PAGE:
I hope this is helpful.

  4. Excellent post, Richard.

    Of course, most people who pass by the Marble Arch area never see this memorial. But at least some manage to come across another - the Tyburn Convent, which is our martyrs' shrine and also a shrine to the Sacred Heart (a devotion that was first preached by St Claude de la Colombiere just round the corner, in St James's).

    Like Patricius, I am sure I have come across a few other memorials around the country. We do need more, though!

  5. AFAIK, the Tyburn tree (first a real tree, then a mechanical one) was the general place of execution for several centuries and I personally wouldn't see it as identified with Catholic martyrs or linked to them in any special way.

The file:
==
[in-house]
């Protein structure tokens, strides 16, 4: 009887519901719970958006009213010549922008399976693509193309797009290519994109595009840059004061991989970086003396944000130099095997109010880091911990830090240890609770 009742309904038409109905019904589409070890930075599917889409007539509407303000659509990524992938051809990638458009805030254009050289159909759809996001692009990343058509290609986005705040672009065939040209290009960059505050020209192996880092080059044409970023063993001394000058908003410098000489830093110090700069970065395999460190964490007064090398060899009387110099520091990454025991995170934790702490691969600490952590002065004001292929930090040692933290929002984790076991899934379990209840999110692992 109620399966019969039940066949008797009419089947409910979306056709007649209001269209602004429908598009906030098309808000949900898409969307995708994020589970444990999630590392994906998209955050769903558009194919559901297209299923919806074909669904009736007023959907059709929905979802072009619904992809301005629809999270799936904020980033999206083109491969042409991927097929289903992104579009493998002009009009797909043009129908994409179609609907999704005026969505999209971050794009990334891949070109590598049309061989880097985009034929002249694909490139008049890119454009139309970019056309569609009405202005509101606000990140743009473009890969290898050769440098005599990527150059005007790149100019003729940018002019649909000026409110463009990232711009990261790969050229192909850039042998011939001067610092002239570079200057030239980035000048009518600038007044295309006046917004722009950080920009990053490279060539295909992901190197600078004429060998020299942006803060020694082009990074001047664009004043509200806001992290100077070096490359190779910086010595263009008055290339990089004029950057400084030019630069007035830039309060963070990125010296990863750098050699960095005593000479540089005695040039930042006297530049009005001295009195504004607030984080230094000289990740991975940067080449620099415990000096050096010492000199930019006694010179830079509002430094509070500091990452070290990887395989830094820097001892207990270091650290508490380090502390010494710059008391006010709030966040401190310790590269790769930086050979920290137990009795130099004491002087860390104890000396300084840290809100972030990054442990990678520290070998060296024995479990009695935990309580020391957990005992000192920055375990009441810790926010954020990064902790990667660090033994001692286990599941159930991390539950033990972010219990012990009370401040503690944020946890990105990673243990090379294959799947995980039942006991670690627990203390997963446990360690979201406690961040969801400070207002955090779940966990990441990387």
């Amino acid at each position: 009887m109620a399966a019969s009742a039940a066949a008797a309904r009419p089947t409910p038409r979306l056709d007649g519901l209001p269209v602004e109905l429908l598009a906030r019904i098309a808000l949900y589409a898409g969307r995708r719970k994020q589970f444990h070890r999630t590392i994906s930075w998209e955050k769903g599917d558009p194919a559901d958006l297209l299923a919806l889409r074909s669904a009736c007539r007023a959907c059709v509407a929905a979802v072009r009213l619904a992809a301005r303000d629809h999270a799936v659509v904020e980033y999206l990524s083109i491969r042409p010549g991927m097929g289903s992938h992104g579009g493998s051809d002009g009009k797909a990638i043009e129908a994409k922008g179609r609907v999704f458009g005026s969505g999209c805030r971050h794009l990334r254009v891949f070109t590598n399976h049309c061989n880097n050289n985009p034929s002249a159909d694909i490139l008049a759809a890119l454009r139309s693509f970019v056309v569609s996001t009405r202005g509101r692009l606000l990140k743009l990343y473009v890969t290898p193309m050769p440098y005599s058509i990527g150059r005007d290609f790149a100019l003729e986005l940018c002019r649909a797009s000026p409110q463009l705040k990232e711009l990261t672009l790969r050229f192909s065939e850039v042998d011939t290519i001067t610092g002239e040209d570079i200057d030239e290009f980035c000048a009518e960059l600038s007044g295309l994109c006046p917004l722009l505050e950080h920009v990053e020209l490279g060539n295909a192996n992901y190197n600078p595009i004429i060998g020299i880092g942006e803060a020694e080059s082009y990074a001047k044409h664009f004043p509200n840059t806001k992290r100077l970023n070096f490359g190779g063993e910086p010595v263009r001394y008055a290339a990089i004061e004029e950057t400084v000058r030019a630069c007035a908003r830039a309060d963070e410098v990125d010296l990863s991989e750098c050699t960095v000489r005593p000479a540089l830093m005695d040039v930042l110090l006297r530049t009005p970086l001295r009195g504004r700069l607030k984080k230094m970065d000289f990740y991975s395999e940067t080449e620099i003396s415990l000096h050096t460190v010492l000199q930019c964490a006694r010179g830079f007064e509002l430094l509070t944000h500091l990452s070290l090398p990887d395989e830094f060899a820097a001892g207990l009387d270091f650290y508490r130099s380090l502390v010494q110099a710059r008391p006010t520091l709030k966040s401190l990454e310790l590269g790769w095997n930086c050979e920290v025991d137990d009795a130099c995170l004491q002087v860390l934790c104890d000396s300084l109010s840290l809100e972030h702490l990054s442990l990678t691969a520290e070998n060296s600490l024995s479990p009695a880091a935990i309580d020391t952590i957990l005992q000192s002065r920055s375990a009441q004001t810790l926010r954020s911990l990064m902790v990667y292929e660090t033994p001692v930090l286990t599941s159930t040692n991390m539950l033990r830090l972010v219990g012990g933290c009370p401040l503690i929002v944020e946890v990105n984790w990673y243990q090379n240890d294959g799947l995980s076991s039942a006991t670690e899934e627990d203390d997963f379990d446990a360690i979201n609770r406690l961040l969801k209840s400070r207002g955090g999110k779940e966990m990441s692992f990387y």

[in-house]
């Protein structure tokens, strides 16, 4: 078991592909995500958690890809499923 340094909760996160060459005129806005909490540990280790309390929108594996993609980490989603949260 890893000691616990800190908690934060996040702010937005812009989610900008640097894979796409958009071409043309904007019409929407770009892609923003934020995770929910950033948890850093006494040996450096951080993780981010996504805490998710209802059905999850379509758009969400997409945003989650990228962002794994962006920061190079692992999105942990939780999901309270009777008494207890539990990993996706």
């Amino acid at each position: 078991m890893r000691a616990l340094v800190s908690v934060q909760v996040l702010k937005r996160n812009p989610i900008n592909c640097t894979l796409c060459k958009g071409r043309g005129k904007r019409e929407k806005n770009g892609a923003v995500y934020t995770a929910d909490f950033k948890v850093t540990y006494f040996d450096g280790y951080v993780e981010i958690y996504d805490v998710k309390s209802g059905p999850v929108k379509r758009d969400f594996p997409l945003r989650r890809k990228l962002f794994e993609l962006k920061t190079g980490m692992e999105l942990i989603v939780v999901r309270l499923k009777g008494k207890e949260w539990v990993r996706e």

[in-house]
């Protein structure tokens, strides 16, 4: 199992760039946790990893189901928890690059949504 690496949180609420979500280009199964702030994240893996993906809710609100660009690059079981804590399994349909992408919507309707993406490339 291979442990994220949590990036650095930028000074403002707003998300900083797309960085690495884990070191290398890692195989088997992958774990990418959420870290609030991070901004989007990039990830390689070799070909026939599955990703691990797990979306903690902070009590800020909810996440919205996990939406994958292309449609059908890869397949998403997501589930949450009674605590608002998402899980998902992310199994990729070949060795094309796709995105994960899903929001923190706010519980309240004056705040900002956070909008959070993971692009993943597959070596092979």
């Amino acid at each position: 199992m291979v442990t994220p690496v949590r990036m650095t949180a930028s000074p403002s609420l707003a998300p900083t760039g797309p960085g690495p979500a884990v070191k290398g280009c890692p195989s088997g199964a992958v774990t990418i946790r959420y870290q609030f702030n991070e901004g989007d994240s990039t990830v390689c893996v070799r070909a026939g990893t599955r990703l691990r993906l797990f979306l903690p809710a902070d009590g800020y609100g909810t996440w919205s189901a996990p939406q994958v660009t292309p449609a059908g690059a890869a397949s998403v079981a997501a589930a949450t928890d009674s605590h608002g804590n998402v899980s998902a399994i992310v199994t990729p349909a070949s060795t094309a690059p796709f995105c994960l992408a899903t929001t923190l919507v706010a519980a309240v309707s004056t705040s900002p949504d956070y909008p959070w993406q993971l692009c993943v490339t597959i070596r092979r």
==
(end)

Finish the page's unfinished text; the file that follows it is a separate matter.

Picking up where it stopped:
In my eyes, the fitting place for a monument to Catholic martyrs would be on Church ground, preferably in London, in order to avoid all the polemics and controversies. The monument to Cardinal Newman at the Brompton Oratory is in my eyes a good example.

    Happy New Year!


  6. And a Happy and Holy New Year to you Mundabor.
    Tyburn was and still is a focal point for English Catholics especially. So much holy blood was shed there that it follows that it is a holy place.
    It is, whether one likes it or not, inextricably linked to the martyrs and, just as we mark the graves of those who fell in battle in Northern France, so I believe, we should hold Tyburn in similar esteem.

  7. Patricius - I cannot agree with your case. I believe that we need to keep our Catholic history in the public gaze so that true history does not become more distorted than it already is.
    I really wish to be more than just 'tolerated'.
    A Happy and Holy New Year to you.

  8. There is a Catholic monument there! The Jelly Babies are perfect for the wibbly wobbly bishops who want a rainbow church of.... [rant went on for some hours].

  9. Gareth.....marvellous! Perhaps we will get a monument to Allsorts of Martyrs!